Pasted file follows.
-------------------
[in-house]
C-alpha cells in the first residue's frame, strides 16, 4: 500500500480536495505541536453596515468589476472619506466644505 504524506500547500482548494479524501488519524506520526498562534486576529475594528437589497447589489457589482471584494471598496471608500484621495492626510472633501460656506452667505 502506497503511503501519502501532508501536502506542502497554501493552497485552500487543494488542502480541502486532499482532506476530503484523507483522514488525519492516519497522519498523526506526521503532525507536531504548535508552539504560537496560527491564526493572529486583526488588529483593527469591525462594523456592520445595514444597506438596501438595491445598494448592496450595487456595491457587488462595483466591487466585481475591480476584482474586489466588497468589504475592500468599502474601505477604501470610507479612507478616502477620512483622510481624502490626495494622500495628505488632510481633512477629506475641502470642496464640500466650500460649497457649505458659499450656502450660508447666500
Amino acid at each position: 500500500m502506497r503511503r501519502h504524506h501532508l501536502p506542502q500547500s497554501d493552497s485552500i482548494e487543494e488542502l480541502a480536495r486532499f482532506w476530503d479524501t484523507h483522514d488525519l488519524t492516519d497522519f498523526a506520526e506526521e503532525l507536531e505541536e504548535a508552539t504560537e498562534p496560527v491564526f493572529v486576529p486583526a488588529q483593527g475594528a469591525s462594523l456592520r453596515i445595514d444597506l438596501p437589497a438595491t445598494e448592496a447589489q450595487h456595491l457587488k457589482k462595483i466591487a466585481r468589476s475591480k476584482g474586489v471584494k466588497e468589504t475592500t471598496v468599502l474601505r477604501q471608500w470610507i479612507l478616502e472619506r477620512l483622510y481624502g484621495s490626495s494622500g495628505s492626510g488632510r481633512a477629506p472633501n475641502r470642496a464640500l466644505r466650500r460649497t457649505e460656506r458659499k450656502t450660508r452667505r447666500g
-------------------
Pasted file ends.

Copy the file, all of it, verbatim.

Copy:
[in-house]
C-alpha cells in the first residue's frame, strides 16, 4: 500500500480536495505541536453596515468589476472619506466644505 504524506500547500482548494479524501488519524506520526498562534486576529475594528437589497447589489457589482471584494471598496471608500484621495492626510472633501460656506452667505 502506497503511503501519502501532508501536502506542502497554501493552497485552500487543494488542502480541502486532499482532506476530503484523507483522514488525519492516519497522519498523526506526521503532525507536531504548535508552539504560537496560527491564526493572529486583526488588529483593527469591525462594523456592520445595514444597506438596501438595491445598494448592496450595487456595491457587488462595483466591487466585481475591480476584482474586489466588497468589504475592500468599502474601505477604501470610507479612507478616502477620512483622510481624502490626495494622500495628505488632510481633512477629506475641502470642496464640500466650500460649497457649505458659499450656502450660508447666500
Amino acid at each position: 500500500m502506497r503511503r501519502h504524506h501532508l501536502p506542502q500547500s497554501d493552497s485552500i482548494e487543494e488542502l480541502a480536495r486532499f482532506w476530503d479524501t484523507h483522514d488525519l488519524t492516519d497522519f498523526a506520526e506526521e503532525l507536531e505541536e504548535a508552539t504560537e498562534p496560527v491564526f493572529v486576529p486583526a488588529q483593527g475594528a469591525s462594523l456592520r453596515i445595514d444597506l438596501p437589497a438595491t445598494e448592496a447589489q450595487h456595491l457587488k457589482k462595483i466591487a466585481r468589476s475591480k476584482g474586489v471584494k466588497e468589504t475592500t471598496v468599502l474601505r477604501q471608500w470610507i479612507l478616502e472619506r477620512l483622510y481624502g484621495s490626495s494622500g495628505s492626510g488632510r481633512a477629506p472633501n475641502r470642496a464640500l466644505r466650500r460649497t457649505e460656506r458659499k450656502t450660508r452667505r447666500g